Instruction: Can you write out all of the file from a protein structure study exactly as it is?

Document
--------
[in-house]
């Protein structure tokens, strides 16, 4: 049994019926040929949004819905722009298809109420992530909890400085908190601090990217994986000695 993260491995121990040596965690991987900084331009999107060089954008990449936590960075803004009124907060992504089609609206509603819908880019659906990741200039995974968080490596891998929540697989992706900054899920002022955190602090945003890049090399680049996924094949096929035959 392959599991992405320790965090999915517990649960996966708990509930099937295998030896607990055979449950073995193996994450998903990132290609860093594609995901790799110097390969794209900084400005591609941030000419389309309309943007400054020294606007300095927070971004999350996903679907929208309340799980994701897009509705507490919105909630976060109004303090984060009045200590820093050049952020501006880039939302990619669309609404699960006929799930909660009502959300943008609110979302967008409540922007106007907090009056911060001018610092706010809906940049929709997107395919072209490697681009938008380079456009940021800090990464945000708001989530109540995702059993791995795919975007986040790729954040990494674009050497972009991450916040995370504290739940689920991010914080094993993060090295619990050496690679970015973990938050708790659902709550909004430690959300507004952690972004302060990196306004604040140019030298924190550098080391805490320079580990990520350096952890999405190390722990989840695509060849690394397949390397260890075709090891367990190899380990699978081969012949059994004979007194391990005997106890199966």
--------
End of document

[in-house]
């Protein structure tokens, strides 16, 4: 049994019926040929949004819905722009298809109420992530909890400085908190601090990217994986000695 993260491995121990040596965690991987900084331009999107060089954008990449936590960075803004009124907060992504089609609206509603819908880019659906990741200039995974968080490596891998929540697989992706900054899920002022955190602090945003890049090399680049996924094949096929035959 392959599991992405320790965090999915517990649960996966708990509930099937295998030896607990055979449950073995193996994450998903990132290609860093594609995901790799110097390969794209900084400005591609941030000419389309309309943007400054020294606007300095927070971004999350996903679907929208309340799980994701897009509705507490919105909630976060109004303090984060009045200590820093050049952020501006880039939302990619669309609404699960006929799930909660009502959300943008609110979302967008409540922007106007907090009056911060001018610092706010809906940049929709997107395919072209490697681009938008380079456009940021800090990464945000708001989530109540995702059993791995795919975007986040790729954040990494674009050497972009991450916040995370504290739940689920991010914080094993993060090295619990050496690679970015973990938050708790659902709550909004430690959300507004952690972004302060990196306004604040140019030298924190550098080391805490320079580990990520350096952890999405190390722990989840695509060849690394397949390397260890075709090891367990190899380990699978081969012949059994004979007194391990005997106890199966």